Author Affiliations: Department of Otolaryngology, University of Western Ontario, London, Ontario, Canada. Dr Bromwich is now with the Department of Pediatric Otolaryngology–Head and Neck Surgery, Children's Hospital of Eastern Ontario, Ottawa, Ontario, Canada.
To prospectively test the efficacy of a device for the home treatment of benign paroxysmal positional vertigo (BPPV).
Multicenter prospective cohort study.
Community and tertiary care clinic offices and patient homes.
Forty patients with active BPPV.
Training on and treatment with a home treatment device (The DizzyFIX) as their primary therapy technique.
Main Outcome Measure
The Dix-Hallpike maneuver at 1 week after treatment.
Patients using the home treatment device had no evidence of nystagmus in posttreatment Dix-Hallpike maneuvers at 1 week in 88% of cases (n = 40). This rate was comparable to standard treatment. There were no significant complications.
The use of this device enables patients with an established diagnosis of posterior canal BPPV to safely conduct an effective particle repositioning maneuver and achieve success rates similar to those found with the standard Epley maneuver.
Benign paroxysmal positional vertigo (BPPV) is the most frequent cause of peripheral vertigo.1 Though it typically resolves over several months without any treatment, a clinician-guided maneuver can expedite the process. The 2 fundamental maneuver variations are based on the techniques of Semont et al2 and Epley.3 Following either, the condition is highly recurrent.2- 4
The current understanding of BPPV is that it occurs when otoconia become dislodged from the macula of the utricle and migrate down into the most gravity-dependent long arm of the posterior semicircular canal. Short-lived nystagmus with associated vertigo results from gravity-induced movement of these particles. The nystagmus that occurs during posterior canal BPPV has characteristic upbeating and torsional components causing the superior pole of the eye to rotate toward the affected side in the head-hanging position. By contrast, horizontal BPPV has only horizontal nystagmus, which is either geotropic (fast component toward the ground) or apogeotropic (fast component away from the ground), depending on the variant. Superior canal BPPV, although rare, has downbeating vertical nystagmus.5 While BPPV itself tends to resolve over weeks to months, the associated morbidity is high due to depression, anxiety, injury from falls, and occupational hazard.6- 10
The incidence of BPPV increases with age and has been estimated at greater than 10% to 20% beyond the sixth decade of life.11- 13 Reported recurrence rates vary widely and are dependent on the duration of follow-up. However, recurrence has been reported in as many as 30% to 50% of patients who undergo treatment by repositioning.3,4
In the 1980s, Brandt and Daroff14 and Brandt et al15 described a series of exercises that led to a more rapid resolution of symptoms. However, these exercises required the regular induction of vertigo. After the description of new repositioning maneuvers by Semont et al2 in 1988 and Epley3 in 1992, effective treatments for most patients became available (Figure 1). At our institution, we use a variation of the Epley maneuver that we call the particle repositioning maneuver (PRM).16 Beyond repositioning maneuvers, there is no effective nonsurgical treatment for BPPV. Both singular neurectomy and posterior semicircular canal occlusion are highly effective surgical procedures, though the latter is easier and carries less risk.17,18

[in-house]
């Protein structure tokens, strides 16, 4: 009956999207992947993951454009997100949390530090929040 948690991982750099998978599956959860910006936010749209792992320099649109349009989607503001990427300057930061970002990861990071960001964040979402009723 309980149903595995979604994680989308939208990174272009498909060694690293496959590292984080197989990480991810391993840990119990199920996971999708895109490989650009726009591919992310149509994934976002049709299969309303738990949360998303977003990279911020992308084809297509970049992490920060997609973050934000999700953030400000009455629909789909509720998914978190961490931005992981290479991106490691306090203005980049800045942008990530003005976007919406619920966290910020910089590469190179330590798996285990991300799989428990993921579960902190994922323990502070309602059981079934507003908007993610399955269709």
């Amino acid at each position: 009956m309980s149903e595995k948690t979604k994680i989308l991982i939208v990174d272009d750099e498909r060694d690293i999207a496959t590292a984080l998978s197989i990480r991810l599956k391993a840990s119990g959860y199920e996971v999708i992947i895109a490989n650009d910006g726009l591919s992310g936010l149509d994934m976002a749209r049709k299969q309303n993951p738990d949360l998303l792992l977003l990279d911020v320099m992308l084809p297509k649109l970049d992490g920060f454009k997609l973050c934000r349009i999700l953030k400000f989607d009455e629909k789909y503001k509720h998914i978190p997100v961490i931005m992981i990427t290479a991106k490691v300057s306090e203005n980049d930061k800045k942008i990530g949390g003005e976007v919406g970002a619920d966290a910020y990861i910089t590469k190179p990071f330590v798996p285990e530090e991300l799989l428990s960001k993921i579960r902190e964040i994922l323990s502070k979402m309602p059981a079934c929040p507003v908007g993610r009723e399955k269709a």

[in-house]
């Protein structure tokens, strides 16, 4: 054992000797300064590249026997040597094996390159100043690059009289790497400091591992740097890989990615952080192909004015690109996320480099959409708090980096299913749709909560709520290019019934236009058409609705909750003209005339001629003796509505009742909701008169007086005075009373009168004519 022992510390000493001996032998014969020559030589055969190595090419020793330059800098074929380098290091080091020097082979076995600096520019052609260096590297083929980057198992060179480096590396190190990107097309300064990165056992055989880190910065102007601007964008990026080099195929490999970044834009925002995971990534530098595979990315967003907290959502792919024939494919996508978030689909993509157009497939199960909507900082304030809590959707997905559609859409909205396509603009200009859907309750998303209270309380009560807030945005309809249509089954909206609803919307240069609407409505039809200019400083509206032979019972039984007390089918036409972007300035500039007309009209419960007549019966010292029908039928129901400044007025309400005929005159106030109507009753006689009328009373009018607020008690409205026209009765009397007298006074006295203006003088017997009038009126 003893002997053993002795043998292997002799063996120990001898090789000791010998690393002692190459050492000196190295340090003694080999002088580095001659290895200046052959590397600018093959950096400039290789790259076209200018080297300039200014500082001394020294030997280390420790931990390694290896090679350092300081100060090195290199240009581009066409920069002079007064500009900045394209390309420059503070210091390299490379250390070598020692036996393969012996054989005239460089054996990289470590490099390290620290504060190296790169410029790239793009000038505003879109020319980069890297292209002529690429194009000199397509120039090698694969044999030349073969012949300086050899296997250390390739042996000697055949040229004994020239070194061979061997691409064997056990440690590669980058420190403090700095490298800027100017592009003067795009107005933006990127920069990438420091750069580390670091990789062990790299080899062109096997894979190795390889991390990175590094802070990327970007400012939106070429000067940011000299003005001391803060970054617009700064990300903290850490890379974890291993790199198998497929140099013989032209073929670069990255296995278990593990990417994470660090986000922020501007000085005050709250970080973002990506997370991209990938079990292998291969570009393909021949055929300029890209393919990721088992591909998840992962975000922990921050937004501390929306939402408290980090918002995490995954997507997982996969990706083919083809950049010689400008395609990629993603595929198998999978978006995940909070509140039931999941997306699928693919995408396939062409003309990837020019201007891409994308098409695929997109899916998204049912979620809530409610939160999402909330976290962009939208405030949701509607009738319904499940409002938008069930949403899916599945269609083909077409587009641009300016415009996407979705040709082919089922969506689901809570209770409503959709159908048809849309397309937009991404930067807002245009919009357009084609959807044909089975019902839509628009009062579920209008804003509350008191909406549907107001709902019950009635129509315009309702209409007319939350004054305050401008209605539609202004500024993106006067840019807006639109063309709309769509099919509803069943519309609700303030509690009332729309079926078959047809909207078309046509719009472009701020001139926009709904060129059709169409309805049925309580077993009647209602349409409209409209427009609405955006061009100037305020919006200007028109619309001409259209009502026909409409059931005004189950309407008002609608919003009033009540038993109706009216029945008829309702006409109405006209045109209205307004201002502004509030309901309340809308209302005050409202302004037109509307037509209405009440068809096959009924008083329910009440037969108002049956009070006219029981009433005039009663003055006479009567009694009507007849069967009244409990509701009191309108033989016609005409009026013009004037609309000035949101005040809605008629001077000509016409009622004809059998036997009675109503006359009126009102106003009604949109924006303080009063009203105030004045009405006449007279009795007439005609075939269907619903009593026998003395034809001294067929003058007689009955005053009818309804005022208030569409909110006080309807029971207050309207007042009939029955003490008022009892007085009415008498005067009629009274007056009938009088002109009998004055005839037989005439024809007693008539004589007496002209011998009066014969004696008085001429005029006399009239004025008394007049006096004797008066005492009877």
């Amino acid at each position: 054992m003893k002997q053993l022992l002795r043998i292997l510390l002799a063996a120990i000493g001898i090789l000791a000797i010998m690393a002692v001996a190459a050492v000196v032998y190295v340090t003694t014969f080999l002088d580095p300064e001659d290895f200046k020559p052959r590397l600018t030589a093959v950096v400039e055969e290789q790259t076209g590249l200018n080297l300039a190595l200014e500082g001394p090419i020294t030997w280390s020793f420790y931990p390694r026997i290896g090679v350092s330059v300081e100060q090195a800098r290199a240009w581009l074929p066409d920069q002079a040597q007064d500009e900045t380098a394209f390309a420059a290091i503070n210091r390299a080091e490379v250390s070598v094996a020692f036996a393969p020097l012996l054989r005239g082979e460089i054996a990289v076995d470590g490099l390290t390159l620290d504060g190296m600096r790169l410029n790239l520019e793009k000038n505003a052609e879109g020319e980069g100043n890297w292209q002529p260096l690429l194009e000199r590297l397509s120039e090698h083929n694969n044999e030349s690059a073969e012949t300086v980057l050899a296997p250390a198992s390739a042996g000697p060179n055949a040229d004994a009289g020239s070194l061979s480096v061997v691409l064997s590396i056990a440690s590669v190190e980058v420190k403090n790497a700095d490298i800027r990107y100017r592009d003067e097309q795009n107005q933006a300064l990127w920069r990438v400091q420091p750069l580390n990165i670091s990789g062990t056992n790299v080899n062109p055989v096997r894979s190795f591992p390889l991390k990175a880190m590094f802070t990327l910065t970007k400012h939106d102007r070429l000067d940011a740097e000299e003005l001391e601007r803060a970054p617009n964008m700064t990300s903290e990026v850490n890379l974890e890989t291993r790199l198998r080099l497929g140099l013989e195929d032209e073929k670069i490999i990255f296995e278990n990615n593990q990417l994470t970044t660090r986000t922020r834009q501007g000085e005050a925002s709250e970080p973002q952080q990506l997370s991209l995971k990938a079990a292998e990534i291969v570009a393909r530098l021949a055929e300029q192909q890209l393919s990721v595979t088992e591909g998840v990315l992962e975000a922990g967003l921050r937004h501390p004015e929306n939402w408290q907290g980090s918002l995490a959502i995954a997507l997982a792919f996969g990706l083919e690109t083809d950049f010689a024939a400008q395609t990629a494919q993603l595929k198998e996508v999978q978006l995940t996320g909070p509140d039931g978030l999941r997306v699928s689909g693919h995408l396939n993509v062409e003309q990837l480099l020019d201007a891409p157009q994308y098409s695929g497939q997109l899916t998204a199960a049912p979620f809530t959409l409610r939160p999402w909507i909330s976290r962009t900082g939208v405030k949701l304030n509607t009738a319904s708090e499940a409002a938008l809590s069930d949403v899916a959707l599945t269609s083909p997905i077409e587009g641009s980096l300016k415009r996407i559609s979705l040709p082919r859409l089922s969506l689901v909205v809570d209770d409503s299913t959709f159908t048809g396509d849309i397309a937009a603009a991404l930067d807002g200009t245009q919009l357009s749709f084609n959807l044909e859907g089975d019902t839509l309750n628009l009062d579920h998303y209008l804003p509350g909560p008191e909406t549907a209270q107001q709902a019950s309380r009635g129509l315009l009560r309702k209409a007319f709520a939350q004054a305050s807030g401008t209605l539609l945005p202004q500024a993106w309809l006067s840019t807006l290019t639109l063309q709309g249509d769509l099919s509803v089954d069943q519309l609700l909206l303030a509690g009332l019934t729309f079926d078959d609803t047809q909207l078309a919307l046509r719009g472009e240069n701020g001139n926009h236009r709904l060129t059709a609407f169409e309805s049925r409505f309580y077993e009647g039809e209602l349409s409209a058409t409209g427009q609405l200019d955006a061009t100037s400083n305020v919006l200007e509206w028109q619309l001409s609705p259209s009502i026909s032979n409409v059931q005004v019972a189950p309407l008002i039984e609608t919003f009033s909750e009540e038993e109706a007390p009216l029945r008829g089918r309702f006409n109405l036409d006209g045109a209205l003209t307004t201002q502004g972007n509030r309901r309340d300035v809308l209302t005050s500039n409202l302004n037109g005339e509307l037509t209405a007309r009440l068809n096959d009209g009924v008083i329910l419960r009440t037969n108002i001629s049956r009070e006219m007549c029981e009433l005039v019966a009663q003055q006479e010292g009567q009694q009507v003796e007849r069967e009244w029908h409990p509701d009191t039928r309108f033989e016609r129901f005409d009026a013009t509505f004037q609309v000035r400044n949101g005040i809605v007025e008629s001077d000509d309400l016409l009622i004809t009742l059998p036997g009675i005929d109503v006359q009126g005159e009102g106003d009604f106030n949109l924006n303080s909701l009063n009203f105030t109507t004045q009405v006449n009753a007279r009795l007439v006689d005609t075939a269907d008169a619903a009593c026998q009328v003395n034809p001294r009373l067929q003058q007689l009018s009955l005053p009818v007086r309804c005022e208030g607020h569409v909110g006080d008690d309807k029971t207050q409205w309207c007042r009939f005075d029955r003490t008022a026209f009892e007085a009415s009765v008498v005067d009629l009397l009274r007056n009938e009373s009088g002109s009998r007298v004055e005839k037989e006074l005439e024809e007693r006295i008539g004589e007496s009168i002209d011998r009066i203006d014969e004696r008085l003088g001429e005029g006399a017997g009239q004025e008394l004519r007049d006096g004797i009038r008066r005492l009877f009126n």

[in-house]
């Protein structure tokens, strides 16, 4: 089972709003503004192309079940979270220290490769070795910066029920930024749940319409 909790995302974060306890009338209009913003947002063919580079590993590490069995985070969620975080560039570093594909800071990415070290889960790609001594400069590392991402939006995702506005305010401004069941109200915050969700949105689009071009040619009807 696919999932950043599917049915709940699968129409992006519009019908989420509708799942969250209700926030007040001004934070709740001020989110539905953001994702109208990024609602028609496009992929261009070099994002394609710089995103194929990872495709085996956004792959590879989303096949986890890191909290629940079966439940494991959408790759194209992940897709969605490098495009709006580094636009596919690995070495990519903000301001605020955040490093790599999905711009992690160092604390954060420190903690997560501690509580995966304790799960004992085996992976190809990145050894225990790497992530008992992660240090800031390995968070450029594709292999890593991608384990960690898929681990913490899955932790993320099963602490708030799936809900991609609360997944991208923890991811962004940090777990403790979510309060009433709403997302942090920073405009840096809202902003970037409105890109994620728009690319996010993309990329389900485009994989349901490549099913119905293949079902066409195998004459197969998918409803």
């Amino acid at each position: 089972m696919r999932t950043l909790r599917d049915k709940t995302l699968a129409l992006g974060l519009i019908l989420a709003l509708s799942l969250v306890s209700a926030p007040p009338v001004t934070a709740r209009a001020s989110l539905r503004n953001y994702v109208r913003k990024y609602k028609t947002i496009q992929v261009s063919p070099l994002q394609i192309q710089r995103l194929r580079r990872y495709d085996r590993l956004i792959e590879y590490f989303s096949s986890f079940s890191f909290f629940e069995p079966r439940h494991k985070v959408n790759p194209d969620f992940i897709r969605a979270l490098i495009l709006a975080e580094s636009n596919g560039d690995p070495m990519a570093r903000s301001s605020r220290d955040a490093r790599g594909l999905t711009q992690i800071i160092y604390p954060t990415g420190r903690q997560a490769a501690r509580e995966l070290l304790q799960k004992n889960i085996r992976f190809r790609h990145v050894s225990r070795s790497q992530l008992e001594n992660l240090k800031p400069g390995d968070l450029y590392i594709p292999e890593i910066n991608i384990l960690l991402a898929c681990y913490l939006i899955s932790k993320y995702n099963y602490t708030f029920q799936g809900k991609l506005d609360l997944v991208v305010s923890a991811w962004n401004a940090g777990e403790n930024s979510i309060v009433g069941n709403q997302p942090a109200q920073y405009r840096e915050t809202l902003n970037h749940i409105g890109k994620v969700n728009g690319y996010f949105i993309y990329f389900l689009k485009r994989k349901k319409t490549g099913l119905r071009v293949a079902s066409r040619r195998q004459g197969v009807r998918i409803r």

Mechanism behind the particle repositioning maneuver (reprinted with permission from Clearwater Clinical Limited 2005-2010).
Some authors have suggested that home self-treatment may be an alternative to clinician-guided repositioning.19,20 It has further been proposed that home self-treatment become an accepted part of the otolaryngologist's management of recurrent BPPV.19We believe that patients, community clinicians, and allied health care workers could be easily educated about this maneuver. However, it has also been our experience that the maneuver, while easy to perform, is somewhat difficult for patients to remember correctly. Studies have also demonstrated that even new medical graduates are not well versed in the maneuver.21 The effectiveness of home therapy has been studied, but the efficacy of an incorrect maneuver is unclear.20,22Certainly, an incorrectly performed Dix-Hallpike maneuver will be diagnostically misleading. Finally, an incorrectly performed PRM is unlikely to be therapeutic. The use of a device to assist in the performance of a modified Epley maneuver for the treatment of posterior BPPV may improve access to effective treatment, increase success, reduce the rate of recurrent disease, and reduce costs by moving treatment into the home.
Our research group23 has described a novel device (DizzyFIX; Clearwater Clinical Limited, Calgary, Alberta, Canada) that can assist patients in the treatment of posterior BPPV at home. We determined that use of this device had a positive impact on the performance of the PRM compared with written instructions alone. Herein, we report our findings of a prospective evaluation of the real short-term efficacy of the home treatment device in patients with active BPPV.
Ethical approval for this study was obtained from the Lawson Health Research Institute's clinical research impact committee (certificate No. 11547). The DizzyFIX device has been approved by the US Food and Drug Administration (K No. 081602) for the home treatment of BPPV and provides visual feedback to guide a patient or assistant in the performance of the PRM for the treatment of posterior canal BPPV (Figure 2).
Attachment of the repositioning device to a user's head (reprinted with permission from Clearwater Clinical Limited 2005-2010).
Details of the design of the device have been published elsewhere23; it is based on the canalithiasis theory of BPPV. In essence, it is an analogue of the PRM rather than an analogue of the semicircular canals (Figure 3). The device consists of a plastic tube attached to a hat in such a way that the tube is visible to the person wearing the hat. The tube is filled with a viscous fluid and contains a particle. As the user moves his or her head, the particle within the tube also moves, giving the user simple visual feedback that in one sense indirectly resembles the movement of otoconia within the vestibular canals. It should be noted that the tube shape was designed to enable accurate replication of the Epley maneuver and has little resemblance to the shape of vestibular canals. In the event of an incorrect maneuver, the particle, by nature of the shape of the tube, will not move ahead, indicating that a correction must be made. In this fashion, the device directs the user in the correct performance of the maneuver.